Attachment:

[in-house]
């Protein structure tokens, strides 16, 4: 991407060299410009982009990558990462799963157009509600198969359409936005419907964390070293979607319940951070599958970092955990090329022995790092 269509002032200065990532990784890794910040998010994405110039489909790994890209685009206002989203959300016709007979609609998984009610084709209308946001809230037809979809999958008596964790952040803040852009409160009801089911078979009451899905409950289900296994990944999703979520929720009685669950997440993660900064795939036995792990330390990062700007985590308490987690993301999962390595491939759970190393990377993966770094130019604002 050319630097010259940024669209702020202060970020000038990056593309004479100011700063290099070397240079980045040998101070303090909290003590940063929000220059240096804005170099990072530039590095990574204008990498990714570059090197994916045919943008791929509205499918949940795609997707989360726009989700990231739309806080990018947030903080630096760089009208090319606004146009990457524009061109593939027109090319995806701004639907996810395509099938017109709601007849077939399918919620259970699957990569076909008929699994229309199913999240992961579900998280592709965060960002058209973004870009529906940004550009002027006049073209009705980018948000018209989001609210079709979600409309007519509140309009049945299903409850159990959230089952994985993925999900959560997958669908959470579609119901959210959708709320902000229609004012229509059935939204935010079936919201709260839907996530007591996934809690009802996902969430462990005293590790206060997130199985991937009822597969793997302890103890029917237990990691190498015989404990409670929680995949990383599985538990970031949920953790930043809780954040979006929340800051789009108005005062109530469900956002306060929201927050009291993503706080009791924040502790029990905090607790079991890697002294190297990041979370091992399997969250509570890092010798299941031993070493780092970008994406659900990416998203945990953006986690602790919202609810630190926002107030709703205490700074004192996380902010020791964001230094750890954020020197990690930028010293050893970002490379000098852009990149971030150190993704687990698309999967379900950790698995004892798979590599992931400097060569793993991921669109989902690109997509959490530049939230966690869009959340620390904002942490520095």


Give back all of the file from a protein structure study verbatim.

[in-house]
């Protein structure tokens, strides 16, 4: 991407060299410009982009990558990462799963157009509600198969359409936005419907964390070293979607319940951070599958970092955990090329022995790092 269509002032200065990532990784890794910040998010994405110039489909790994890209685009206002989203959300016709007979609609998984009610084709209308946001809230037809979809999958008596964790952040803040852009409160009801089911078979009451899905409950289900296994990944999703979520929720009685669950997440993660900064795939036995792990330390990062700007985590308490987690993301999962390595491939759970190393990377993966770094130019604002 050319630097010259940024669209702020202060970020000038990056593309004479100011700063290099070397240079980045040998101070303090909290003590940063929000220059240096804005170099990072530039590095990574204008990498990714570059090197994916045919943008791929509205499918949940795609997707989360726009989700990231739309806080990018947030903080630096760089009208090319606004146009990457524009061109593939027109090319995806701004639907996810395509099938017109709601007849077939399918919620259970699957990569076909008929699994229309199913999240992961579900998280592709965060960002058209973004870009529906940004550009002027006049073209009705980018948000018209989001609210079709979600409309007519509140309009049945299903409850159990959230089952994985993925999900959560997958669908959470579609119901959210959708709320902000229609004012229509059935939204935010079936919201709260839907996530007591996934809690009802996902969430462990005293590790206060997130199985991937009822597969793997302890103890029917237990990691190498015989404990409670929680995949990383599985538990970031949920953790930043809780954040979006929340800051789009108005005062109530469900956002306060929201927050009291993503706080009791924040502790029990905090607790079991890697002294190297990041979370091992399997969250509570890092010798299941031993070493780092970008994406659900990416998203945990953006986690602790919202609810630190926002107030709703205490700074004192996380902010020791964001230094750890954020020197990690930028010293050893970002490379000098852009990149971030150190993704687990698309999967379900950790698995004892798979590599992931400097060569793993991921669109989902690109997509959490530049939230966690869009959340620390904002942490520095």